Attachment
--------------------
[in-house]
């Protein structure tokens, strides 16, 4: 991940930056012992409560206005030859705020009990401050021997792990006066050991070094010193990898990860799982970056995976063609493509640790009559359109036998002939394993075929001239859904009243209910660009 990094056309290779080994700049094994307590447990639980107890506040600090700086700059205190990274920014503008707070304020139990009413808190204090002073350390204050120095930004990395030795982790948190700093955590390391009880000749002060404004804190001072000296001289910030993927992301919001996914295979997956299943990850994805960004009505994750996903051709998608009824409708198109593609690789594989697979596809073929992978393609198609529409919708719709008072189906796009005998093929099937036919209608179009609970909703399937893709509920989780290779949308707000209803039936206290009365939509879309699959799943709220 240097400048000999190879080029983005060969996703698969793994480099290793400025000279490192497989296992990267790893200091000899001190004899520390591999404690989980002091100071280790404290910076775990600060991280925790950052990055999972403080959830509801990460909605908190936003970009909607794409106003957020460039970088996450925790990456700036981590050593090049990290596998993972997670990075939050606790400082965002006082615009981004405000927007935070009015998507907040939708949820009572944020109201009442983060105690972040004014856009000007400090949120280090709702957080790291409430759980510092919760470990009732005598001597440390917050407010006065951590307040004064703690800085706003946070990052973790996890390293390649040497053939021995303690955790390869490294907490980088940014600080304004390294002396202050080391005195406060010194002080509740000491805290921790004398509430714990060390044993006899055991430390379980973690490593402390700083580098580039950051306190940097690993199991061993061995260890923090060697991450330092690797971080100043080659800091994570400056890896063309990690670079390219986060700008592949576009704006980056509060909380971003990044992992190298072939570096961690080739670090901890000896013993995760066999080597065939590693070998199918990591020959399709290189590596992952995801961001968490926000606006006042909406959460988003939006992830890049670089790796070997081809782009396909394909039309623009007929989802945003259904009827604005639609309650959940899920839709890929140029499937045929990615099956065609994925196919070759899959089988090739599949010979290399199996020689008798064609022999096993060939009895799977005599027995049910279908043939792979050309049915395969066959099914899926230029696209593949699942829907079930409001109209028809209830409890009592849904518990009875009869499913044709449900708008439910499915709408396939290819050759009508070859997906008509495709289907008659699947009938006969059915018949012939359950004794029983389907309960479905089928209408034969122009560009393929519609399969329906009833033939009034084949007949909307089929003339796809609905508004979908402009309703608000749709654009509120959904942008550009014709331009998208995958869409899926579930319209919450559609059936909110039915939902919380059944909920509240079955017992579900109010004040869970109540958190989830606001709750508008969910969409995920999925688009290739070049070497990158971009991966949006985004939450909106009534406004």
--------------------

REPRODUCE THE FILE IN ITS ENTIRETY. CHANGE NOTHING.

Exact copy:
[in-house]
């Protein structure tokens, strides 16, 4: 991940930056012992409560206005030859705020009990401050021997792990006066050991070094010193990898990860799982970056995976063609493509640790009559359109036998002939394993075929001239859904009243209910660009 990094056309290779080994700049094994307590447990639980107890506040600090700086700059205190990274920014503008707070304020139990009413808190204090002073350390204050120095930004990395030795982790948190700093955590390391009880000749002060404004804190001072000296001289910030993927992301919001996914295979997956299943990850994805960004009505994750996903051709998608009824409708198109593609690789594989697979596809073929992978393609198609529409919708719709008072189906796009005998093929099937036919209608179009609970909703399937893709509920989780290779949308707000209803039936206290009365939509879309699959799943709220 240097400048000999190879080029983005060969996703698969793994480099290793400025000279490192497989296992990267790893200091000899001190004899520390591999404690989980002091100071280790404290910076775990600060991280925790950052990055999972403080959830509801990460909605908190936003970009909607794409106003957020460039970088996450925790990456700036981590050593090049990290596998993972997670990075939050606790400082965002006082615009981004405000927007935070009015998507907040939708949820009572944020109201009442983060105690972040004014856009000007400090949120280090709702957080790291409430759980510092919760470990009732005598001597440390917050407010006065951590307040004064703690800085706003946070990052973790996890390293390649040497053939021995303690955790390869490294907490980088940014600080304004390294002396202050080391005195406060010194002080509740000491805290921790004398509430714990060390044993006899055991430390379980973690490593402390700083580098580039950051306190940097690993199991061993061995260890923090060697991450330092690797971080100043080659800091994570400056890896063309990690670079390219986060700008592949576009704006980056509060909380971003990044992992190298072939570096961690080739670090901890000896013993995760066999080597065939590693070998199918990591020959399709290189590596992952995801961001968490926000606006006042909406959460988003939006992830890049670089790796070997081809782009396909394909039309623009007929989802945003259904009827604005639609309650959940899920839709890929140029499937045929990615099956065609994925196919070759899959089988090739599949010979290399199996020689008798064609022999096993060939009895799977005599027995049910279908043939792979050309049915395969066959099914899926230029696209593949699942829907079930409001109209028809209830409890009592849904518990009875009869499913044709449900708008439910499915709408396939290819050759009508070859997906008509495709289907008659699947009938006969059915018949012939359950004794029983389907309960479905089928209408034969122009560009393929519609399969329906009833033939009034084949007949909307089929003339796809609905508004979908402009309703608000749709654009509120959904942008550009014709331009998208995958869409899926579930319209919450559609059936909110039915939902919380059944909920509240079955017992579900109010004040869970109540958190989830606001709750508008969910969409995920999925688009290739070049070497990158971009991966949006985004939450909106009534406004």